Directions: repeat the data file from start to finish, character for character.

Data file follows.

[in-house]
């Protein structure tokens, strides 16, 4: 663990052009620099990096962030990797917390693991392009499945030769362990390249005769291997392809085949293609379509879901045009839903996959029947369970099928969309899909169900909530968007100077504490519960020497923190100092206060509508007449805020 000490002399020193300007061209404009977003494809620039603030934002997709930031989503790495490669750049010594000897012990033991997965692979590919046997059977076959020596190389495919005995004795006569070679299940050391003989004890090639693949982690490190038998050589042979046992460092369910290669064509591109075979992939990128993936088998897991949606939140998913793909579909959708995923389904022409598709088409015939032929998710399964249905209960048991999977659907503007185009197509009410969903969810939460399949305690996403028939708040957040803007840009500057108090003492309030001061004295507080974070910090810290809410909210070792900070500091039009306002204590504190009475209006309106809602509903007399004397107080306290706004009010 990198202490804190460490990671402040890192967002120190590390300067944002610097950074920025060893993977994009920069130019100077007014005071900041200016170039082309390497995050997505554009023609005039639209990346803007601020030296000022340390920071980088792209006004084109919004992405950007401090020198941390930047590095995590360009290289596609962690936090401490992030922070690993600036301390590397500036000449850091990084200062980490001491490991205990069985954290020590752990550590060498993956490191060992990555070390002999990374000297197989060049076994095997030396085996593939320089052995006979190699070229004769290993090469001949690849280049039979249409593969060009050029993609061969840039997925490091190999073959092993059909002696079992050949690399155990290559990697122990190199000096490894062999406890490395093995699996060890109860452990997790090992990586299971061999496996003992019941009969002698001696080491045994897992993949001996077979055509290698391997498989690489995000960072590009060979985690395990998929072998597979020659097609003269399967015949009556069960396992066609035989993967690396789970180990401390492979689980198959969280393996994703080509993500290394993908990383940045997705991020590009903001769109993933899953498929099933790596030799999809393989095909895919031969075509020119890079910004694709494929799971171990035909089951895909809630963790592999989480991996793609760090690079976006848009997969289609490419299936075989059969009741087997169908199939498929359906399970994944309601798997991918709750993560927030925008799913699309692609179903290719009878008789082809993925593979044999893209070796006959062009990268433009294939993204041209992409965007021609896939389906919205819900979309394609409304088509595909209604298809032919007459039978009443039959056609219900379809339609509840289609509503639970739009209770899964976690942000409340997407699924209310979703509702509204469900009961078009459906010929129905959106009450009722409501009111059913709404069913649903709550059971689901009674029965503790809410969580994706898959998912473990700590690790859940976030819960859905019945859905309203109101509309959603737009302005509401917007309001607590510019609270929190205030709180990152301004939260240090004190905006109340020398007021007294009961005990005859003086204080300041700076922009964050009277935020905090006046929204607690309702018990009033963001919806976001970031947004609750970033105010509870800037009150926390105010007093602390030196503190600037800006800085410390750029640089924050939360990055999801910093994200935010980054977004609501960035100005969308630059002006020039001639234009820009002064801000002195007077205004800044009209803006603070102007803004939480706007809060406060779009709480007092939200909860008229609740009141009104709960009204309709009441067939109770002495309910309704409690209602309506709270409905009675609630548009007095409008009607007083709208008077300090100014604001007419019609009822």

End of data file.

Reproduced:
[in-house]
């Protein structure tokens, strides 16, 4: 663990052009620099990096962030990797917390693991392009499945030769362990390249005769291997392809085949293609379509879901045009839903996959029947369970099928969309899909169900909530968007100077504490519960020497923190100092206060509508007449805020 000490002399020193300007061209404009977003494809620039603030934002997709930031989503790495490669750049010594000897012990033991997965692979590919046997059977076959020596190389495919005995004795006569070679299940050391003989004890090639693949982690490190038998050589042979046992460092369910290669064509591109075979992939990128993936088998897991949606939140998913793909579909959708995923389904022409598709088409015939032929998710399964249905209960048991999977659907503007185009197509009410969903969810939460399949305690996403028939708040957040803007840009500057108090003492309030001061004295507080974070910090810290809410909210070792900070500091039009306002204590504190009475209006309106809602509903007399004397107080306290706004009010 990198202490804190460490990671402040890192967002120190590390300067944002610097950074920025060893993977994009920069130019100077007014005071900041200016170039082309390497995050997505554009023609005039639209990346803007601020030296000022340390920071980088792209006004084109919004992405950007401090020198941390930047590095995590360009290289596609962690936090401490992030922070690993600036301390590397500036000449850091990084200062980490001491490991205990069985954290020590752990550590060498993956490191060992990555070390002999990374000297197989060049076994095997030396085996593939320089052995006979190699070229004769290993090469001949690849280049039979249409593969060009050029993609061969840039997925490091190999073959092993059909002696079992050949690399155990290559990697122990190199000096490894062999406890490395093995699996060890109860452990997790090992990586299971061999496996003992019941009969002698001696080491045994897992993949001996077979055509290698391997498989690489995000960072590009060979985690395990998929072998597979020659097609003269399967015949009556069960396992066609035989993967690396789970180990401390492979689980198959969280393996994703080509993500290394993908990383940045997705991020590009903001769109993933899953498929099933790596030799999809393989095909895919031969075509020119890079910004694709494929799971171990035909089951895909809630963790592999989480991996793609760090690079976006848009997969289609490419299936075989059969009741087997169908199939498929359906399970994944309601798997991918709750993560927030925008799913699309692609179903290719009878008789082809993925593979044999893209070796006959062009990268433009294939993204041209992409965007021609896939389906919205819900979309394609409304088509595909209604298809032919007459039978009443039959056609219900379809339609509840289609509503639970739009209770899964976690942000409340997407699924209310979703509702509204469900009961078009459906010929129905959106009450009722409501009111059913709404069913649903709550059971689901009674029965503790809410969580994706898959998912473990700590690790859940976030819960859905019945859905309203109101509309959603737009302005509401917007309001607590510019609270929190205030709180990152301004939260240090004190905006109340020398007021007294009961005990005859003086204080300041700076922009964050009277935020905090006046929204607690309702018990009033963001919806976001970031947004609750970033105010509870800037009150926390105010007093602390030196503190600037800006800085410390750029640089924050939360990055999801910093994200935010980054977004609501960035100005969308630059002006020039001639234009820009002064801000002195007077205004800044009209803006603070102007803004939480706007809060406060779009709480007092939200909860008229609740009141009104709960009204309709009441067939109770002495309910309704409690209602309506709270409905009675609630548009007095409008009607007083709208008077300090100014604001007419019609009822």